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Alan Armstrong
Black Belt
Black Belt

Joined: 28 Feb 2016
Posts: 2193


PostPosted: Wed May 01, 2019 3:29 pm    Post subject: Reply with quote

bushido_man96 wrote:
I feel I've always been better at my forms than my sparring. With the way TKD sparring is set up, I don't really get much in the way of forms to transfer over to my sparring.
Probably due to not allowing in TKD sparring for: grabbing, sweeping and throwing techniques, as the CI pointed out to me was "because people would be falling down all the time"
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bushido_man96
KF Sensei
KF Sensei

Joined: 31 Mar 2006
Posts: 27757
Location: Hays, KS
Styles: Taekwondo, Combat Hapkido, Aikido, GRACIE

PostPosted: Wed May 01, 2019 8:24 pm    Post subject: Reply with quote

Yeah, those are limits. Punches to the body only, which is protected by a vest most of the time, and typically an emphasis on kicking, but above the belt and not to the back.
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Wastelander
KF Sensei
KF Sensei

Joined: 18 Oct 2010
Posts: 2431
Location: Phoenix, AZ
Styles: Shorin-Ryu, Shuri-Ryu, Judo, KishimotoDi

PostPosted: Thu May 02, 2019 10:01 am    Post subject: Re: Fighting vs Forms Reply with quote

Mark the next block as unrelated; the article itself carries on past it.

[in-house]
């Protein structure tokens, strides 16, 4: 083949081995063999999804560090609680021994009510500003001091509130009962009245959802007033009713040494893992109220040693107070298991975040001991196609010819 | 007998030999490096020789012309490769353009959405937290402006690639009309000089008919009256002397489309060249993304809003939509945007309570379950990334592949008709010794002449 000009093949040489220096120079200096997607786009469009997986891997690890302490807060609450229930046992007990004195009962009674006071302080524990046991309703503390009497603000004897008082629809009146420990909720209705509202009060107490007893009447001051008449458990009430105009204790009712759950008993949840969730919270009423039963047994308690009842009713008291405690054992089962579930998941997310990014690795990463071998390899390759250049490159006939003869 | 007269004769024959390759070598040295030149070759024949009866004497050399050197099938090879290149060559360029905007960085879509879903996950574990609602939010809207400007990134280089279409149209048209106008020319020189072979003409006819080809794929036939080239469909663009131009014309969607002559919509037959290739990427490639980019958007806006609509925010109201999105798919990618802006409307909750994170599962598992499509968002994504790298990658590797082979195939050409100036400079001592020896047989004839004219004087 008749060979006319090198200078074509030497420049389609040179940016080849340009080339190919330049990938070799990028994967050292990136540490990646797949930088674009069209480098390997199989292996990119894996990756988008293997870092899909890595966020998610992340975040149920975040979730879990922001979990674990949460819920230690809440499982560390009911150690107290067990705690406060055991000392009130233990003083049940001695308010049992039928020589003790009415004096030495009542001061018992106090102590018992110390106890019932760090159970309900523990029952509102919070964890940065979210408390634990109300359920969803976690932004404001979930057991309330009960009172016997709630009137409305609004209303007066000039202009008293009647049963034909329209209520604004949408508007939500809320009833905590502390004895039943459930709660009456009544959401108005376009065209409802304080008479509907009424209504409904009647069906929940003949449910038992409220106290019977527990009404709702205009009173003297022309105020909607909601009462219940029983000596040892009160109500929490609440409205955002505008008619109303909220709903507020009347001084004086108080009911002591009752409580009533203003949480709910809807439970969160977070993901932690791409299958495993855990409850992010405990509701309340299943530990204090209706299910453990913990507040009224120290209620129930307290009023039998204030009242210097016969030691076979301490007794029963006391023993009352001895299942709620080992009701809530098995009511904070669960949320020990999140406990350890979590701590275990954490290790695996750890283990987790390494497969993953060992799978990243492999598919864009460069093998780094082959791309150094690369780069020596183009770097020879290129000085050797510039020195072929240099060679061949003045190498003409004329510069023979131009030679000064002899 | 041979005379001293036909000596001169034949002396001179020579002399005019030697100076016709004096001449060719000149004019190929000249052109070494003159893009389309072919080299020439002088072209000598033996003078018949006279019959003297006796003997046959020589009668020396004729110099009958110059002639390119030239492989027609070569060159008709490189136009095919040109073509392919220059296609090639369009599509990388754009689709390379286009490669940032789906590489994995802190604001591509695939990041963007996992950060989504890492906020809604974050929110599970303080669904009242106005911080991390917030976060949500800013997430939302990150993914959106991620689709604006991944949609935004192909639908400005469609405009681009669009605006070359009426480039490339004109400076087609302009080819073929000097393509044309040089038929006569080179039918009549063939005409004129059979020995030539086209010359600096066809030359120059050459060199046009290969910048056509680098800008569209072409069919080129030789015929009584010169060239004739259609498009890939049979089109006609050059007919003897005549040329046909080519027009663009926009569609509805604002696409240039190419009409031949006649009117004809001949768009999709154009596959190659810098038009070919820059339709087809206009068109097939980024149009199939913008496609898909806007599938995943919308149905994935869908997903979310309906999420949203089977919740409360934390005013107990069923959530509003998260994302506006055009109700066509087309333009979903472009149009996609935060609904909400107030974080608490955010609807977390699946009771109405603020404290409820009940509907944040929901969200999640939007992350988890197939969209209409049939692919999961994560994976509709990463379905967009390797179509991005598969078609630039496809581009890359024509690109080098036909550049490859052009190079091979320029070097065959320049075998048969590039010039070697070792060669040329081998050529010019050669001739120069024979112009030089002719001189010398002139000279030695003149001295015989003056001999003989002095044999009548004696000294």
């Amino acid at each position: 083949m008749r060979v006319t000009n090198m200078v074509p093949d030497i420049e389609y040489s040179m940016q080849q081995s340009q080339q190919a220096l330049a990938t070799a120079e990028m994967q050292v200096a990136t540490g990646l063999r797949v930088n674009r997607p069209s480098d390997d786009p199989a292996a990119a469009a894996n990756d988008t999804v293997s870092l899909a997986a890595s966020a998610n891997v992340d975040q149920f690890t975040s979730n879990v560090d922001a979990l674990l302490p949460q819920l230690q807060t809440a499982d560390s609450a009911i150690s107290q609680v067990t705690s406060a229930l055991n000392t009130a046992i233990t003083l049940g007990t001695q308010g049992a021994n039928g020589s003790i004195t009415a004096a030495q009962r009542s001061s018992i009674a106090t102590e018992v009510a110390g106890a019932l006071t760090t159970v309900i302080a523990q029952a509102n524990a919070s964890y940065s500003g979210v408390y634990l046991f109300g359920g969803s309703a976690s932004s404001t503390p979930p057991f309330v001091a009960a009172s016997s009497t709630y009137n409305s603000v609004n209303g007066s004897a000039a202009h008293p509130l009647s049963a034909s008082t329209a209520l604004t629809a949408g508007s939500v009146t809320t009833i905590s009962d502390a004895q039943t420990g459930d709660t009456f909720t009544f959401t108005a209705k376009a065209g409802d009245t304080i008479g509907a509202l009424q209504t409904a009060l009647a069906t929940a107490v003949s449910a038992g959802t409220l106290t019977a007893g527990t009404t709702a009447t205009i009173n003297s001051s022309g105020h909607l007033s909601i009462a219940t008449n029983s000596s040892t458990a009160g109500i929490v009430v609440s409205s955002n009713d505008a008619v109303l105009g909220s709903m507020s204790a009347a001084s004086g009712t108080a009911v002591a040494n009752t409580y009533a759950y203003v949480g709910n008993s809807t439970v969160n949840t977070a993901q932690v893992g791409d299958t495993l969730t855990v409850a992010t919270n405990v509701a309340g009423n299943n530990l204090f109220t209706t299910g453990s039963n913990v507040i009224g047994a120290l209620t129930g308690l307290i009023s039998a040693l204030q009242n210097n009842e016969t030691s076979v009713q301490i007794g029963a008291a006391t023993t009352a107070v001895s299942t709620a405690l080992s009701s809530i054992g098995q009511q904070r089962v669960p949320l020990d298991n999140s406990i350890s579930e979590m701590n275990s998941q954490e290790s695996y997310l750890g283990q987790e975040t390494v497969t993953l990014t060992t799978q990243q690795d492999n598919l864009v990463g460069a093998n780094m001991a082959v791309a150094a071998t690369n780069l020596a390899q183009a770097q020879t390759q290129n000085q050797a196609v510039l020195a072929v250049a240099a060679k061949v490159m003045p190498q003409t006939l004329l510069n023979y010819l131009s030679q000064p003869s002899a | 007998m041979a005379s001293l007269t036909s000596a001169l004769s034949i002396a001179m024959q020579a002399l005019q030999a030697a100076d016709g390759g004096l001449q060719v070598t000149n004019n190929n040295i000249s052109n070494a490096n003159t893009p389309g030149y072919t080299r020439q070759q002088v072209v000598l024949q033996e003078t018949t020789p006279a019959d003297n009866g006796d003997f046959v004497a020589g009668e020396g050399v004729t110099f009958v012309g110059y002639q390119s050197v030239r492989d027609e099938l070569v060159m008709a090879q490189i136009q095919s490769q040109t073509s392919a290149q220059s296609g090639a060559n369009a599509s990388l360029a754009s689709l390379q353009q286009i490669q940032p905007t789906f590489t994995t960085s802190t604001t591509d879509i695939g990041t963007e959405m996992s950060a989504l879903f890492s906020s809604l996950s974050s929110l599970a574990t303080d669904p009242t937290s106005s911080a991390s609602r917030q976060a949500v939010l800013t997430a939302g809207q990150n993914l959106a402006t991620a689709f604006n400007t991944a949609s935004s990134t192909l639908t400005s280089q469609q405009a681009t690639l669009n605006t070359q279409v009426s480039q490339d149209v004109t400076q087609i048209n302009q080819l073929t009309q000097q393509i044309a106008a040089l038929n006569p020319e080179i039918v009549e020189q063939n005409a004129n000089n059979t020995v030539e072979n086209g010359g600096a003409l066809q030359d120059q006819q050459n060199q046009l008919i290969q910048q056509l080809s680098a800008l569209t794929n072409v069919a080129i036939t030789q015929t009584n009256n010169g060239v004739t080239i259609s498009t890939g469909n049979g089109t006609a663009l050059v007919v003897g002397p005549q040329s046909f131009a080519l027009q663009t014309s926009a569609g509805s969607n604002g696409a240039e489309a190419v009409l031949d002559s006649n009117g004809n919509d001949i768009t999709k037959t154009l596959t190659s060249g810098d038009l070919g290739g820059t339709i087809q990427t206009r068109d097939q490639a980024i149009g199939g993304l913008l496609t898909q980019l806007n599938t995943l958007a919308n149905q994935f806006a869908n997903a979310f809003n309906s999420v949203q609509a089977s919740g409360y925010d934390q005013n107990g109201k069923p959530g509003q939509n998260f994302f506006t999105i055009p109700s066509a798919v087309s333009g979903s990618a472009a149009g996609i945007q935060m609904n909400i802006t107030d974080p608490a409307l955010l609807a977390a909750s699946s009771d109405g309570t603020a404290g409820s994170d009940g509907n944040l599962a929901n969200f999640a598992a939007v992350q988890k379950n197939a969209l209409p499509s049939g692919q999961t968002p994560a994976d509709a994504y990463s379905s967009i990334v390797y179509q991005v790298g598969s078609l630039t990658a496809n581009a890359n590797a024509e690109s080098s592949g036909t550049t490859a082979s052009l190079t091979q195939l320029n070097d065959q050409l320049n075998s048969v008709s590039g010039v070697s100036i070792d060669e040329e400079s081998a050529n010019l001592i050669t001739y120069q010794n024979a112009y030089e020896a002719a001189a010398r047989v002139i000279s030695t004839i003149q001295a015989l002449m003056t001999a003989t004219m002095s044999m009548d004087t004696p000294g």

Alan Armstrong wrote:
Fighting vs forms, are you equally matched in proficiency with both, or do you lean more to towards one than the other?

Does being a good fighter help with your forms, or does it for you work the other way around?

Do you have good form when fighting and not so much when doing katas?

Does your fighting match or resemble your forms?

Be formless, does this apply to you when fighting?


I use my forms heavily in my fighting, intentionally. At long range, that doesn't happen much, but once I get into close range, I use kata methods almost exclusively. Now, I tend to think that my focus on application makes my kata a bit on the "ugly" side, but it's functional.
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Alan Armstrong
Black Belt
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Joined: 28 Feb 2016